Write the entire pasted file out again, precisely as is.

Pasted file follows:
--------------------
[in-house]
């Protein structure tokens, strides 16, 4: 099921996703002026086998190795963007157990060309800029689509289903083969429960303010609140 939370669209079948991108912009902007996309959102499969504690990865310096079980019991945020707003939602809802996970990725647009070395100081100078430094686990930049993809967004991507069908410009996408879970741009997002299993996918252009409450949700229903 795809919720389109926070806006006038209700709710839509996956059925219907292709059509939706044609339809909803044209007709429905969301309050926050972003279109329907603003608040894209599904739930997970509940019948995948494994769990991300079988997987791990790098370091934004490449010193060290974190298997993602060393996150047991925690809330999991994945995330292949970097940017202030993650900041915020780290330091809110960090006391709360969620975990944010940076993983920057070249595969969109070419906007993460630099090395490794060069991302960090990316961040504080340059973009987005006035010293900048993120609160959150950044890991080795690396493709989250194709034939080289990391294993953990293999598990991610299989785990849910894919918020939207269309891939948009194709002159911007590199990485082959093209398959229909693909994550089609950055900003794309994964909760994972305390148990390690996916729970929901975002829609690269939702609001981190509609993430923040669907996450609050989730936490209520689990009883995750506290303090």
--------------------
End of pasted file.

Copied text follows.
[in-house]
């Protein structure tokens, strides 16, 4: 099921996703002026086998190795963007157990060309800029689509289903083969429960303010609140 939370669209079948991108912009902007996309959102499969504690990865310096079980019991945020707003939602809802996970990725647009070395100081100078430094686990930049993809967004991507069908410009996408879970741009997002299993996918252009409450949700229903 795809919720389109926070806006006038209700709710839509996956059925219907292709059509939706044609339809909803044209007709429905969301309050926050972003279109329907603003608040894209599904739930997970509940019948995948494994769990991300079988997987791990790098370091934004490449010193060290974190298997993602060393996150047991925690809330999991994945995330292949970097940017202030993650900041915020780290330091809110960090006391709360969620975990944010940076993983920057070249595969969109070419906007993460630099090395490794060069991302960090990316961040504080340059973009987005006035010293900048993120609160959150950044890991080795690396493709989250194709034939080289990391294993953990293999598990991610299989785990849910894919918020939207269309891939948009194709002159911007590199990485082959093209398959229909693909994550089609950055900003794309994964909760994972305390148990390690996916729970929901975002829609690269939702609001981190509609993430923040669907996450609050989730936490209520689990009883995750506290303090």